Most complications in total hip arthroplasty are infrequent and can be prevented or treated readily if anticipated and recognized. Complications associated with any major surgical procedure, including those related to anesthesia, comorbid medical conditions, medications, and allergic reactions may also occur.
Potential complications known to occur during or following total hip arthroplasty will be reviewed here. The complications can be categorized as intraoperative or postoperative. The preoperative assessment, the alternatives to total hip arthroplasty, and an overview of the surgical procedure itself are presented separately. (See "Total hip arthroplasty".)
Fracture — The incidence of fracture during total hip arthroplasty ranges from 0.1 to 1 percent for cemented components and from 3 to 18 percent for uncemented components . Most intraoperative fractures occur on the femoral side during stem insertion. Minor fractures may be left alone or treated with wires or cables. More extensive fractures may require more complex solutions including revision of components, bone grafting, and/or supplementary hardware (eg, plates and screws). Factors that increase the risk of fracture during primary arthroplasty include female sex, osteopenia, inflammatory arthropathies, and cementless stem fixation. The use of longer stem cementless implants during revision surgery is an additional risk factor for fracture .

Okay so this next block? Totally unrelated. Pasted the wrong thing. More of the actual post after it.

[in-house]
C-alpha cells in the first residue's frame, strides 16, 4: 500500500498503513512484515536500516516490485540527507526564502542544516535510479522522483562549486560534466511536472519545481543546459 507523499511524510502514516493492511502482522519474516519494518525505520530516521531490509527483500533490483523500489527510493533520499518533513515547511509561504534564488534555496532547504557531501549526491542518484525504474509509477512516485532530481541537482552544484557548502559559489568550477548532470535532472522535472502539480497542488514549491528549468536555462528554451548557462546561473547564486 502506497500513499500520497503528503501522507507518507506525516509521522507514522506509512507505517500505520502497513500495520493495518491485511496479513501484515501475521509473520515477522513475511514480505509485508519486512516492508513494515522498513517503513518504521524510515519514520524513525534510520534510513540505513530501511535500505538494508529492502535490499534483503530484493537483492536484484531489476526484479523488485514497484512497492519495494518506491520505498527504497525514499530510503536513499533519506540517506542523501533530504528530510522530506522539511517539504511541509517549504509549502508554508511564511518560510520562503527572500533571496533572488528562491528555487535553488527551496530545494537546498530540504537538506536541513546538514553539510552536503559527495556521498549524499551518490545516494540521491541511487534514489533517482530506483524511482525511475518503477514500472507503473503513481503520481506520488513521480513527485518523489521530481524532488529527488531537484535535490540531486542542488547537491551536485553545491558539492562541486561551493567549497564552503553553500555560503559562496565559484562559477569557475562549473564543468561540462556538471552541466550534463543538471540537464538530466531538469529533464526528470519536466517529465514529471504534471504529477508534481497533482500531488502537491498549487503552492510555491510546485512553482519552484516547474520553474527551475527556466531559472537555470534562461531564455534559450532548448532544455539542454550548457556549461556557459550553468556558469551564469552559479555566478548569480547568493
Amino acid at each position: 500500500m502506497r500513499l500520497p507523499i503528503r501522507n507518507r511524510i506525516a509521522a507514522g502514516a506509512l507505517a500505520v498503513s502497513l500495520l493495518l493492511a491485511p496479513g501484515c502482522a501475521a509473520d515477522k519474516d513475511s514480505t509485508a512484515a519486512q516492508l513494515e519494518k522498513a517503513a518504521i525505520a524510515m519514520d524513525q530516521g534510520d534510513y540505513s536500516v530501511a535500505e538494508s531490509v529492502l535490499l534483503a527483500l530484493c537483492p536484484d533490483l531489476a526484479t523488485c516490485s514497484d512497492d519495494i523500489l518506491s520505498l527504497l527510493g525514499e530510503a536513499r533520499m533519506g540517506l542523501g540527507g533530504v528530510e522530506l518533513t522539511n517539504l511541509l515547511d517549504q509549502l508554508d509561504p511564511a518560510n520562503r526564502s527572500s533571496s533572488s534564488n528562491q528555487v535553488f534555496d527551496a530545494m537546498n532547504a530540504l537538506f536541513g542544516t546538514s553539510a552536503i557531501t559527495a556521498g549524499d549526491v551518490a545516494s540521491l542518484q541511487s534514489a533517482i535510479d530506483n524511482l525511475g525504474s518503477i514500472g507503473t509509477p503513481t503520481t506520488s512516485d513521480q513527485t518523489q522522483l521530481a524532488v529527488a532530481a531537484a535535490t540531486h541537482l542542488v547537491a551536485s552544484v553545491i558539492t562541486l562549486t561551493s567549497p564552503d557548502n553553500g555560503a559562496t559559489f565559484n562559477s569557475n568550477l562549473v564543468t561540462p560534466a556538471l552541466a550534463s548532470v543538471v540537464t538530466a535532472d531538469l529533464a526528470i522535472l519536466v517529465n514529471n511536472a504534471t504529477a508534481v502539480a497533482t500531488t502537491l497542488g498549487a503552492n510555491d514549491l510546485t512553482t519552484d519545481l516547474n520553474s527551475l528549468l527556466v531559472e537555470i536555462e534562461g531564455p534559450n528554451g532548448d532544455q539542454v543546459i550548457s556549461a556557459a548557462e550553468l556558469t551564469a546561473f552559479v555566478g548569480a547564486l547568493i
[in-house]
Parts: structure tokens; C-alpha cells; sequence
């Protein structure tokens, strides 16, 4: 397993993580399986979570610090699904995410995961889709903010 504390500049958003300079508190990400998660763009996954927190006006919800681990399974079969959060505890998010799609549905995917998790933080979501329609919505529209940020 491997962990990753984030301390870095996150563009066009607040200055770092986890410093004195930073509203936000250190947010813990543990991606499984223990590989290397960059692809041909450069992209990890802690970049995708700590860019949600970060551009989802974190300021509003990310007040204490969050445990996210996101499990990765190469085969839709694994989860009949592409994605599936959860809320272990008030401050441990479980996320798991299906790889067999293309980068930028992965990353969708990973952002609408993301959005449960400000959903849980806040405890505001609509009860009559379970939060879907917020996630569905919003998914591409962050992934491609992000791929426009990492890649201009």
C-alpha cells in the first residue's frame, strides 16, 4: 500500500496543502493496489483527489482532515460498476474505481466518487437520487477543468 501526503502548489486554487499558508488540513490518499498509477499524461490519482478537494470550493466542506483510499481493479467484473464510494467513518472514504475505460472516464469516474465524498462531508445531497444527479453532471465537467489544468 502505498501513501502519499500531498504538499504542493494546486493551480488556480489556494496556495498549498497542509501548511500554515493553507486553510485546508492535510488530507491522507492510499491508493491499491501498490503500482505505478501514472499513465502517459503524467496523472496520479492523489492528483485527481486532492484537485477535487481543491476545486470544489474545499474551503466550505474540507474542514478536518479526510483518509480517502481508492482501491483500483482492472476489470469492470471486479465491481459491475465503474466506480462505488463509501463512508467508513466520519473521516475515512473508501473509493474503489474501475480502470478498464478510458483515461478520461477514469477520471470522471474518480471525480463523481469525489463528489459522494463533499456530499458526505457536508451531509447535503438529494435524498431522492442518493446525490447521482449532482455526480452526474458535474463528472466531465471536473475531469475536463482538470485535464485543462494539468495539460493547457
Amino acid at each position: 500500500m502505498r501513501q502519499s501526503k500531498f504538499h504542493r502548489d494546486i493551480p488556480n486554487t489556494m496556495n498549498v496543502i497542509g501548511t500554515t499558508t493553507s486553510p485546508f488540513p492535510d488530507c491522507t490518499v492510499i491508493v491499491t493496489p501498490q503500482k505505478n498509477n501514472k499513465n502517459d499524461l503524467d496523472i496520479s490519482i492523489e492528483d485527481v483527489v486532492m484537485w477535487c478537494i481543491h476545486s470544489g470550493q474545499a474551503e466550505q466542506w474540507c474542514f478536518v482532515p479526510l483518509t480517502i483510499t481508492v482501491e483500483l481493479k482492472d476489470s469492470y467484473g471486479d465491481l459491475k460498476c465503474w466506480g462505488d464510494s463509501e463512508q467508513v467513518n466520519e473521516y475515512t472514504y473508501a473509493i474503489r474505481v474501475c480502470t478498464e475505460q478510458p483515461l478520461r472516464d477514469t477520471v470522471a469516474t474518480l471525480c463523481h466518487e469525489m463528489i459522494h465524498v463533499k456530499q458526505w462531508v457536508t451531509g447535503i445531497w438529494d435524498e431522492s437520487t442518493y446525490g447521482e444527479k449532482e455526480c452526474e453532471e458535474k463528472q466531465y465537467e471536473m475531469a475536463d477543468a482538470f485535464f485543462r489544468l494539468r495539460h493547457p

Nerve injury — The incidence of nerve injury in primary total hip arthroplasty ranges from 0 to 3 percent . Injury to the sciatic nerve is most common, but the femoral, obturator, and superior gluteal nerves may also be injured. The peroneal division of the sciatic nerve is more susceptible to injury than the tibial division.
Risk factors — Risk factors for nerve injury include previous surgery, developmental dysplasia of the hip, lengthening of the extremity, obesity, and female sex.